As reproducibility and data sharing emerge as key issues for academic researchers, the data management services offered by the library must continue to scale. Building from a 2013 pilot (http://hdl.handle.net/11299/162338) the data curation workflows used at the University of Minnesota Libraries have grown into a robust service involving multiple data curation specialists that curate data deposited into our Data Repository for the University of Minnesota (DRUM) and appropriate subject data repositories. Data curation steps, including quality assurance, file integrity checks, documentation review, metadata creation for discoverability, and file transformations into archival formats, are value-add services that enhance digital data for long-term preservation and reuse.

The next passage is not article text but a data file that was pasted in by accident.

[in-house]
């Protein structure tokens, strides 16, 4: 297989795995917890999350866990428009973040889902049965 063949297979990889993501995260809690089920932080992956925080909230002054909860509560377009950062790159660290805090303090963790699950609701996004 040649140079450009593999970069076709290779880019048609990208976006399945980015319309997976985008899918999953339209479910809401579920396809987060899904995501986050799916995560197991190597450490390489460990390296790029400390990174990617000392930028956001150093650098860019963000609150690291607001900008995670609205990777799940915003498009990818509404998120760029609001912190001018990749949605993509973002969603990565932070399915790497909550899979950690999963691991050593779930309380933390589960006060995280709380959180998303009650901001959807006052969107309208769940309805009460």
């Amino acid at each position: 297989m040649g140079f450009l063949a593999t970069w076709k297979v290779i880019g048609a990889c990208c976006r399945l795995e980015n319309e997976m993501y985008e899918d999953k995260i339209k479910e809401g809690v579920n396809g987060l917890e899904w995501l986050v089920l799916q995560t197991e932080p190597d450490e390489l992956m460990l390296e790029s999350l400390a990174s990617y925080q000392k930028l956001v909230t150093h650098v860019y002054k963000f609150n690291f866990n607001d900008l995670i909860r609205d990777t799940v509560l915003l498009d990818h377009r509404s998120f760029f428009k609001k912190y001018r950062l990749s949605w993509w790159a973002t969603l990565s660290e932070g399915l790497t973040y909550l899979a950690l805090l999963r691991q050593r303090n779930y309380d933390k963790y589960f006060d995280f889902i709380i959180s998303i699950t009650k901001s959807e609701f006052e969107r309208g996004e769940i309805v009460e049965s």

This talk will explore the data curation workflows in place not only at my institution but from 20+ disciplinary- and institutional-based data repositories such as Dryad, ICPSR, Yale, and the U of New Mexico. These experiences, collected in a new ACRL book due out in September 2016 titled "Curating Research Data: Practical Strategies for Your Digital Repository," span the sequential actions that you might take to curate a dataset from receiving the data (Step 1) to eventual reuse (Step 8). And individual institutions putting these key data curation workflows into action is just the first step. We will also discuss a new Sloan-funded project called the Data Curation Network (https://sites.google.com/site/datacurationnetwork/) that aims to create a shared staffing model for providing data curation services across academic institutions thus allowing our services to scale beyond what a single institution might offer alone.
Presentation slides from "NISO Virtual Conference: Data Curation - Cultivating Past Research Data for Future Consumption" given on Wednesday, August 31, 2016.
Johnston, Lisa R.
How to curate research data: An 8 step guide with incentives to collaborate.
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